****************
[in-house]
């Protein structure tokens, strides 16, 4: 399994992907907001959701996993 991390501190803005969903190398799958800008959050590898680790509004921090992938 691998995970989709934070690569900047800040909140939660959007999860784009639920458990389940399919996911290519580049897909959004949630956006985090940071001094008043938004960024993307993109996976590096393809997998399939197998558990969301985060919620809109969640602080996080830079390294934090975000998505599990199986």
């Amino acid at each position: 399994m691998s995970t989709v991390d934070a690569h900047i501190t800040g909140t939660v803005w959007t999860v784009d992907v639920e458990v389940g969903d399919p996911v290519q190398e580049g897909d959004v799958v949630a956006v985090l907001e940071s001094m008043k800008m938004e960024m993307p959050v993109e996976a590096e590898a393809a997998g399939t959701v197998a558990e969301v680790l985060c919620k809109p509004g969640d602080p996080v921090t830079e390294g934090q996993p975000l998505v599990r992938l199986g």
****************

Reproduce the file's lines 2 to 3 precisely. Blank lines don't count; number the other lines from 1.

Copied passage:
């Protein structure tokens, strides 16, 4: 399994992907907001959701996993 991390501190803005969903190398799958800008959050590898680790509004921090992938 691998995970989709934070690569900047800040909140939660959007999860784009639920458990389940399919996911290519580049897909959004949630956006985090940071001094008043938004960024993307993109996976590096393809997998399939197998558990969301985060919620809109969640602080996080830079390294934090975000998505599990199986």
């Amino acid at each position: 399994m691998s995970t989709v991390d934070a690569h900047i501190t800040g909140t939660v803005w959007t999860v784009d992907v639920e458990v389940g969903d399919p996911v290519q190398e580049g897909d959004v799958v949630a956006v985090l907001e940071s001094m008043k800008m938004e960024m993307p959050v993109e996976a590096e590898a393809a997998g399939t959701v197998a558990e969301v680790l985060c919620k809109p509004g969640d602080p996080v921090t830079e390294g934090q996993p975000l998505v599990r992938l199986g």